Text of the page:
Now on J-Source: Press councils in crisis; police read notes; access denied

TORONTO, July 14 /CNW/ -


***Pentagon ends Guantanamo reporters' ban
***Police allegedly erase photos during G20 arrests
***Court orders paper to name commenter
***Toronto Life redesign blast from the past
***Lisa LaFlamme to replace retiring Lloyd Robertson
***Ontario to invest in magazines: report
***News reports did not demonstrate anti-police bias: CBSC
***Political blogger resigns over private remarks
***Huffington Post acquires opinion poll company
***WJEC releases 2010 journalism education census
***Black buyout shuts down four B.C. newspapers
***Quebecor withdrawal from press council a "crisis"
***Economist doctors Obama cover image
***Ceri Marsh resigns as editor of Fashion Magazine


***Press councils' choice: make big changes, or fade to black***
Press councils across Canada are declining because they lack relevance, credibility and money, writes Brian Gabrial. Yet the need for a watchdog over journalism's ethics has never been greater, and it's time to choose between accepting a slow death and taking some bold-and controversial-moves.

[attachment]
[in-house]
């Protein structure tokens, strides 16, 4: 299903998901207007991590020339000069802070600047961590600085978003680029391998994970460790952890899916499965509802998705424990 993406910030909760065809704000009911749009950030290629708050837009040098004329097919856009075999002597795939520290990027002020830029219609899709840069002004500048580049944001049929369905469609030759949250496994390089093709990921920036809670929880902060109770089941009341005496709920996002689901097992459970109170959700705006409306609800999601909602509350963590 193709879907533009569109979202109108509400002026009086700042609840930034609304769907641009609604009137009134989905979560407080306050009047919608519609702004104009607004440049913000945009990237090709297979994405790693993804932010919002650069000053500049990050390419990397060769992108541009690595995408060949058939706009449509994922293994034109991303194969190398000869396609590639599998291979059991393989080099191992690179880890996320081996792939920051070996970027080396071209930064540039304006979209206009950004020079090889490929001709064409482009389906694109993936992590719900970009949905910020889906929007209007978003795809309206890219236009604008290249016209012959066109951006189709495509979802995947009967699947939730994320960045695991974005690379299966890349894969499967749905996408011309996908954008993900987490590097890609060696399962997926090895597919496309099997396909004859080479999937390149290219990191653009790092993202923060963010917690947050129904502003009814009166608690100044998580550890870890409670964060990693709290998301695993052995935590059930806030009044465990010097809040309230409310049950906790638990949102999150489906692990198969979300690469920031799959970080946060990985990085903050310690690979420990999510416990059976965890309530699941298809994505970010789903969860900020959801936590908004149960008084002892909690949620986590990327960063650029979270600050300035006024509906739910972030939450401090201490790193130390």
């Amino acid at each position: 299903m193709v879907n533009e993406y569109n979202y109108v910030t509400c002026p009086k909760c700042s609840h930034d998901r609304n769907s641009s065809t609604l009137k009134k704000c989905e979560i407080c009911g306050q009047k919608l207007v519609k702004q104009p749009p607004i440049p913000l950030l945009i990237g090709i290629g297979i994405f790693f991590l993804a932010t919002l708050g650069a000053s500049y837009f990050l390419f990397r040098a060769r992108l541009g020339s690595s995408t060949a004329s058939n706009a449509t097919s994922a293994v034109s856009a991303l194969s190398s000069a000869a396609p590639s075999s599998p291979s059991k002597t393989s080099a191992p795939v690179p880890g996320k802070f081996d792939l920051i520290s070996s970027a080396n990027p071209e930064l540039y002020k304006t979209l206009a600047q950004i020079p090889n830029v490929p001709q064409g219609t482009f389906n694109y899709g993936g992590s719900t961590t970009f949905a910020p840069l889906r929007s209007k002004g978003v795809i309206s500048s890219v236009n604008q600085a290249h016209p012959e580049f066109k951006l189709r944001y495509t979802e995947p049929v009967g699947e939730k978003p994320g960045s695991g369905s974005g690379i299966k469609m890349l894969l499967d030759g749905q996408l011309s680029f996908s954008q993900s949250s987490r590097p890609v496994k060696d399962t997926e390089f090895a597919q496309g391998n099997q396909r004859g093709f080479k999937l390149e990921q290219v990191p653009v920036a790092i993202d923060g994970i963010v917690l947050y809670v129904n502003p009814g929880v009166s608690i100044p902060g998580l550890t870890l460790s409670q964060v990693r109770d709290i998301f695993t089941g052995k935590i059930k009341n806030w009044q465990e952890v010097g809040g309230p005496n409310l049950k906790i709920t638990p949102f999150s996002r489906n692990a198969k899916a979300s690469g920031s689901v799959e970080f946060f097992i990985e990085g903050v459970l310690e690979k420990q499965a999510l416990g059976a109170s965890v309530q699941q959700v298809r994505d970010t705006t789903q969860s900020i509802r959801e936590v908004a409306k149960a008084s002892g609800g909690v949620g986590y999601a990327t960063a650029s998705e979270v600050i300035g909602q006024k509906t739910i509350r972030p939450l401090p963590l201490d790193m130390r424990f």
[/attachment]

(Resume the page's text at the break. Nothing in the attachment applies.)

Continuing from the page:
***Access denied: journalist tells his side of the G20 story***
A first-person account from Real News Network journalist Jesse Freeston on being beaten, denied access to public spaces and the story police didn't want him to capture.

***How pop culture influences Canadian communication***
Valérie Bélair-Gagnon reviews the third volume of How Canadians Communicate, which features a series of essays that focuses on Canadian pop culture and our nation's search for identity in a globalized world.

***Police read student journalist's notes***
Student journalist Dylan C. Robertson was taking photos of police on the University of Toronto's campus during the G20 when he was searched and questioned about the contents of his backpack, his notes and every single photo on his camera.

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